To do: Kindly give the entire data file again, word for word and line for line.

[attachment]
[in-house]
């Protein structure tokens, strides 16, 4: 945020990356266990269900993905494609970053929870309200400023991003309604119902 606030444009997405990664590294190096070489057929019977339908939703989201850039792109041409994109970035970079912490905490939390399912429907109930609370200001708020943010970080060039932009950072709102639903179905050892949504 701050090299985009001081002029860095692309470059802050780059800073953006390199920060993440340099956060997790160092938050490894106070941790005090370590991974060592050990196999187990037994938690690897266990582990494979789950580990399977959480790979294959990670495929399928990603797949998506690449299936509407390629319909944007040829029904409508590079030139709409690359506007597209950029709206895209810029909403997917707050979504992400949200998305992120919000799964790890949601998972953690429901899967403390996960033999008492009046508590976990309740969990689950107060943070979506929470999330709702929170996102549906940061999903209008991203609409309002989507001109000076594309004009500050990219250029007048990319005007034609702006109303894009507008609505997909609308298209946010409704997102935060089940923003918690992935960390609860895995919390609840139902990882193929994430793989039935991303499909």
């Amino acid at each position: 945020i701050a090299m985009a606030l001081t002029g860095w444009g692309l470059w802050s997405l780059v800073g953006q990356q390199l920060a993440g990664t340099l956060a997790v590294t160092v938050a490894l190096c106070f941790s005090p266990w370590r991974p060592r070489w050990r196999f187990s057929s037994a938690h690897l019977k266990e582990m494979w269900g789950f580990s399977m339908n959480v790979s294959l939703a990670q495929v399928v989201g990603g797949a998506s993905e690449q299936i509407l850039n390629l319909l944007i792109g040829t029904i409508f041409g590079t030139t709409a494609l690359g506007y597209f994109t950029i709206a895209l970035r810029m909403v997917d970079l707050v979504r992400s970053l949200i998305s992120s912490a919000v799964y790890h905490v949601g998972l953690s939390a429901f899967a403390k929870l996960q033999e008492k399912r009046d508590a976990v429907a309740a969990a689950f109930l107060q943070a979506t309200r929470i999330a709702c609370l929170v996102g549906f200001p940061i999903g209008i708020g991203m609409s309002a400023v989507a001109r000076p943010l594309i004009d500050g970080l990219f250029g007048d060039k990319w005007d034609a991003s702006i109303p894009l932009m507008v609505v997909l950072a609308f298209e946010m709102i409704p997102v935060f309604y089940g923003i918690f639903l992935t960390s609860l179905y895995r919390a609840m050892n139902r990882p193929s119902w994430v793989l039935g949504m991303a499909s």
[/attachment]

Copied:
[in-house]
């Protein structure tokens, strides 16, 4: 945020990356266990269900993905494609970053929870309200400023991003309604119902 606030444009997405990664590294190096070489057929019977339908939703989201850039792109041409994109970035970079912490905490939390399912429907109930609370200001708020943010970080060039932009950072709102639903179905050892949504 701050090299985009001081002029860095692309470059802050780059800073953006390199920060993440340099956060997790160092938050490894106070941790005090370590991974060592050990196999187990037994938690690897266990582990494979789950580990399977959480790979294959990670495929399928990603797949998506690449299936509407390629319909944007040829029904409508590079030139709409690359506007597209950029709206895209810029909403997917707050979504992400949200998305992120919000799964790890949601998972953690429901899967403390996960033999008492009046508590976990309740969990689950107060943070979506929470999330709702929170996102549906940061999903209008991203609409309002989507001109000076594309004009500050990219250029007048990319005007034609702006109303894009507008609505997909609308298209946010409704997102935060089940923003918690992935960390609860895995919390609840139902990882193929994430793989039935991303499909």
């Amino acid at each position: 945020i701050a090299m985009a606030l001081t002029g860095w444009g692309l470059w802050s997405l780059v800073g953006q990356q390199l920060a993440g990664t340099l956060a997790v590294t160092v938050a490894l190096c106070f941790s005090p266990w370590r991974p060592r070489w050990r196999f187990s057929s037994a938690h690897l019977k266990e582990m494979w269900g789950f580990s399977m339908n959480v790979s294959l939703a990670q495929v399928v989201g990603g797949a998506s993905e690449q299936i509407l850039n390629l319909l944007i792109g040829t029904i409508f041409g590079t030139t709409a494609l690359g506007y597209f994109t950029i709206a895209l970035r810029m909403v997917d970079l707050v979504r992400s970053l949200i998305s992120s912490a919000v799964y790890h905490v949601g998972l953690s939390a429901f899967a403390k929870l996960q033999e008492k399912r009046d508590a976990v429907a309740a969990a689950f109930l107060q943070a979506t309200r929470i999330a709702c609370l929170v996102g549906f200001p940061i999903g209008i708020g991203m609409s309002a400023v989507a001109r000076p943010l594309i004009d500050g970080l990219f250029g007048d060039k990319w005007d034609a991003s702006i109303p894009l932009m507008v609505v997909l950072a609308f298209e946010m709102i409704p997102v935060f309604y089940g923003i918690f639903l992935t960390s609860l179905y895995r919390a609840m050892n139902r990882p193929s119902w994430v793989l039935g949504m991303a499909s």